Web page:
Punk rock was all the rage in 1977, but that didn't bother
the Count Bishops: five unashamedly blokes, emerging
from the bars and clubs of London, with a solid
rock'n'rollin' sound that some thought retrograde and
others timeless. At the very least, they could claim to be
the finest Polish, Australian, American, English band in
? This was the debut of singer Dave Tice, who joined the
original line-up of Zennon De Fleur (rhythm guitar and
haulage), Johnny Guitar (guitar), Steve Lewins (bass) and
Paul Balbi on drums. As tight a unit as you could wish for,
they produced a driving, raucous rhythm and blues.
? The LP is a mix of originals, blues tunes and classic 60s
covers, all played with plenty of meat on the bone. Julian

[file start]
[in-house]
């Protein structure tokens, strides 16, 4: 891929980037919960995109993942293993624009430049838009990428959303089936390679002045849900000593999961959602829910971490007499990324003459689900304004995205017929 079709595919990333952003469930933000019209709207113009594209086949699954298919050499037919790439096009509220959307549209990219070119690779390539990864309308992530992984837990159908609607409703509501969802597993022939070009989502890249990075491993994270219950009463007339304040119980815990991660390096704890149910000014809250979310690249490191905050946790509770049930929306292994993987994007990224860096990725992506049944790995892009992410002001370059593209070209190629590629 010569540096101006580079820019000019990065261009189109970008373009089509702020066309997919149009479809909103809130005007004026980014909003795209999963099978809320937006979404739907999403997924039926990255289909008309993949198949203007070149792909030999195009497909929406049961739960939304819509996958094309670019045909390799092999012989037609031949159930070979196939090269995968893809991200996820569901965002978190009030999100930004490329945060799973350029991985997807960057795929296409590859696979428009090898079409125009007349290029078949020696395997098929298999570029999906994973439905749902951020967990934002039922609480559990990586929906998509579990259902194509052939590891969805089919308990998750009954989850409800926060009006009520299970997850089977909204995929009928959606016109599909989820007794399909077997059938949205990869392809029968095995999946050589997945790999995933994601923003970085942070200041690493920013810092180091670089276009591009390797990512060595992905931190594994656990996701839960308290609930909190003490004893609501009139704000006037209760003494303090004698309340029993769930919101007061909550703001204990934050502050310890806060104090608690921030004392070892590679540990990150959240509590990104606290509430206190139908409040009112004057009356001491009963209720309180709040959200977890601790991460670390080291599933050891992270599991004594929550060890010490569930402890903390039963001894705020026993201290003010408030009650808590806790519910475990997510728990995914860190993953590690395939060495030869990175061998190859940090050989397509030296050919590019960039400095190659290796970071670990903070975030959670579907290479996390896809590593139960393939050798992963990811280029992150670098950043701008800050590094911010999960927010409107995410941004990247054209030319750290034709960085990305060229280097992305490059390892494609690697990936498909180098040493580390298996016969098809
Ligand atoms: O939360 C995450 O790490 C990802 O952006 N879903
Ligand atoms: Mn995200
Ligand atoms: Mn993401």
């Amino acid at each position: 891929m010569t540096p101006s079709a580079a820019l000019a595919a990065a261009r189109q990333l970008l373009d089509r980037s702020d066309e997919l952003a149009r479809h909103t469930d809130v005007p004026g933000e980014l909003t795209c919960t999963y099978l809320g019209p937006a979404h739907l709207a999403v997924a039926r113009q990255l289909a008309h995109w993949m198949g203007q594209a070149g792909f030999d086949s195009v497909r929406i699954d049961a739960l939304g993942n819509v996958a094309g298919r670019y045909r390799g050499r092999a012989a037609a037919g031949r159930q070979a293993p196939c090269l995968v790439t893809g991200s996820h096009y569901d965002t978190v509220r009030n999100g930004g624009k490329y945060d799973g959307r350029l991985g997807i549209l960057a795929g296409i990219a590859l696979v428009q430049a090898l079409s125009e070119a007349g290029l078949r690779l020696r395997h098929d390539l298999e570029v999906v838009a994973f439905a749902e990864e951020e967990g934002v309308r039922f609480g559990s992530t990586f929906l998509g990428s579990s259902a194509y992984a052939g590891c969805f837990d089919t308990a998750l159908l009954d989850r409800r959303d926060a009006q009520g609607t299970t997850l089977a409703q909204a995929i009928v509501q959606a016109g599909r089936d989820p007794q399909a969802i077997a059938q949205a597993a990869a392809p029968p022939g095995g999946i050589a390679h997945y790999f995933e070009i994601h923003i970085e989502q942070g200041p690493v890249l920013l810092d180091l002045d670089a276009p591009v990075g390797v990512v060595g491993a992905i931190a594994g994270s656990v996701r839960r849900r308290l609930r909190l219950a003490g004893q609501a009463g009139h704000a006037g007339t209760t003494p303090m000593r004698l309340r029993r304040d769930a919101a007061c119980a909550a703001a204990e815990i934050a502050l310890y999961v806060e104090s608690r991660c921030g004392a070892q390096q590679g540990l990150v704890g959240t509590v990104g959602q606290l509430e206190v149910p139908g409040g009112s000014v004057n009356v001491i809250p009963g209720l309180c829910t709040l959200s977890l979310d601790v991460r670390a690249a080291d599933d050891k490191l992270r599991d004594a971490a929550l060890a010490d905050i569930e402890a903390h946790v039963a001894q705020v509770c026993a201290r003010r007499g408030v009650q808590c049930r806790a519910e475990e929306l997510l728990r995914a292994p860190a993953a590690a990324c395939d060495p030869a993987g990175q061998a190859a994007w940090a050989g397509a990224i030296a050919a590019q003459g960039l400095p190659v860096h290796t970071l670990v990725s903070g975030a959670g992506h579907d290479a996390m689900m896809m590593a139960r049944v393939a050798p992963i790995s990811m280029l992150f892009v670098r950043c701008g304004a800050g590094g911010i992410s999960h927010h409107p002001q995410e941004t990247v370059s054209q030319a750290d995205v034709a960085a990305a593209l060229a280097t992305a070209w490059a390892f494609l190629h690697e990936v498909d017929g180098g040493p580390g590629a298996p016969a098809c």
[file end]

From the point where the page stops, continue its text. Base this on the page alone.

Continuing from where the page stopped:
Holland is credited as piano on 'Down The Road Apiece',
and I wonder whatever happened to him. Vic Maile, one of
the country's finest engineers, pushed faders and worked
magic on the audio. Two originals, 'Baby You're Wrong' /
'Stay Free' became the single off the album and the band
hit the road with Mot rhead. If you remember being on that
tour, you weren't.
? It's a record that has stood the test of time, when some of
their punkier contemporaries now sound of their time.
? The sleeve of the first issue was printed on the reverse of
the board, giving it a suitable gritty, rough-cut look that we
have reproduced here as best possible 45 years later. The
blurred photograph on the front lends them an air of
menace, a bunch of long hairs in a time of short cuts.
? They went on to one more studio album before Zenon died
as a result of a crash in his Aston Martin, which he had
lovingly restored. The four remaining members reformed in
2005 for the Ace 30th anniversary party at Dingwalls
Dancehall in Camden Town and they still rocked the house.